During this period, Winnie has also learned to pray more and trust in God with all she has, especially when she is in a foreign land. “There must be a purpose to everything and there is a reason why we are going through this,” she says. “I’m trying to pray according to the Tabernacle now (going from the outer court to the Holy of Holies, where God’s presence resides), which signifies our Christian life. Most times, we are just standing at the outer court, but after learning more about Jesus, we know we need to cleanse ourselves to be near to God and experience Him. This is the journey of the Christian life.”
3S MINISTRY: SOT SUPPORT SERVICE BRINGS CHEER
A group of alumni, mostly from SOT 2019, formed a team on Feb 1 this year to support SOT alumni through mission work in the Philippines, Indonesia, China, Myanmar, Vietnam and Malaysia. As God would have it, this ministry was birthed for such a time as this: 3S has been constantly helping the international students enrolled in SOT this year, and bringing cheer through gifts of food and other essentials.
“It started in early February with us helping to pick the overseas students up from the airport and check them into the hostel,” explains Lynn Chua, one of the founding members of 3S and also the first runner-up for the 2019 Minister of the Year Award. “At that time, we would help with things like temperature checks, bringing them to the clinic if they had a fever, and because medical fees are very expensive for foreigners, we sometimes covered their consultation fees.”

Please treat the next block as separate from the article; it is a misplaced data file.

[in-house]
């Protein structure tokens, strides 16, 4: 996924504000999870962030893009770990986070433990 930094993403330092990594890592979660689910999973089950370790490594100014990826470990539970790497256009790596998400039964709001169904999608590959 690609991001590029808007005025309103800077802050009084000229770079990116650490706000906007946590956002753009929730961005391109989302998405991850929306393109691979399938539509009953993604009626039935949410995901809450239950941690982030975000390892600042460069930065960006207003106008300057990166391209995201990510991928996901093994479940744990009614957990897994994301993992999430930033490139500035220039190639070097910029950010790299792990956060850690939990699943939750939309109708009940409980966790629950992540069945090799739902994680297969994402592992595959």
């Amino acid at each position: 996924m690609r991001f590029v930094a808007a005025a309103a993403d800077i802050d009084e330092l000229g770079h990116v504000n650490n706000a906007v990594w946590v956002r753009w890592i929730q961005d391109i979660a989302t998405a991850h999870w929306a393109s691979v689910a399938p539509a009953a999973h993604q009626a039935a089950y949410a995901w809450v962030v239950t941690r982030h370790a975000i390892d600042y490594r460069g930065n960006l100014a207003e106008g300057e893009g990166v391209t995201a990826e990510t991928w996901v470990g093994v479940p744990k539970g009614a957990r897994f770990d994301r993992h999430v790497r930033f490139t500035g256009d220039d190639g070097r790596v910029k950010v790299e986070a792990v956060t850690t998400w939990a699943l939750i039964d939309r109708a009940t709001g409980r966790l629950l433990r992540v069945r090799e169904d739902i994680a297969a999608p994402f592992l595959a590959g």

Settling the students in came with supplies of items like blankets, hangers, drinking cups, and the ministry would also cook dessert for the foreign students.
When the prep course began in mid-February, 3S was among the volunteers who helped out with the daily clocking in, and on top of that, they bought and distributed hard copy Bibles to the students.
When the Circuit Breaker began, and the students had to remain in their dormitories constantly, having lessons online, 3S found new ways to serve them: groceries, breakfast and bread are sent to the students twice a week. “We also dispense bookmarks with encouraging verses along with the bread,” says Lynn, who runs a logistics business licensed to handle delivery. Homemade bookmarks with Bible verses are an SOT tradition. The team also engages the students and prays for them, sometimes providing counselling and financial support.
This week, as the students undergo exams, 3S is sending them home-cooked meals and dessert “because we want to cheer them up in the midst of exam fever!”
Lynn says, “We truly want to let these international students feel welcome, with Jesus’ love! We pray this love of Christ is what they will bring back to share with their loved ones.”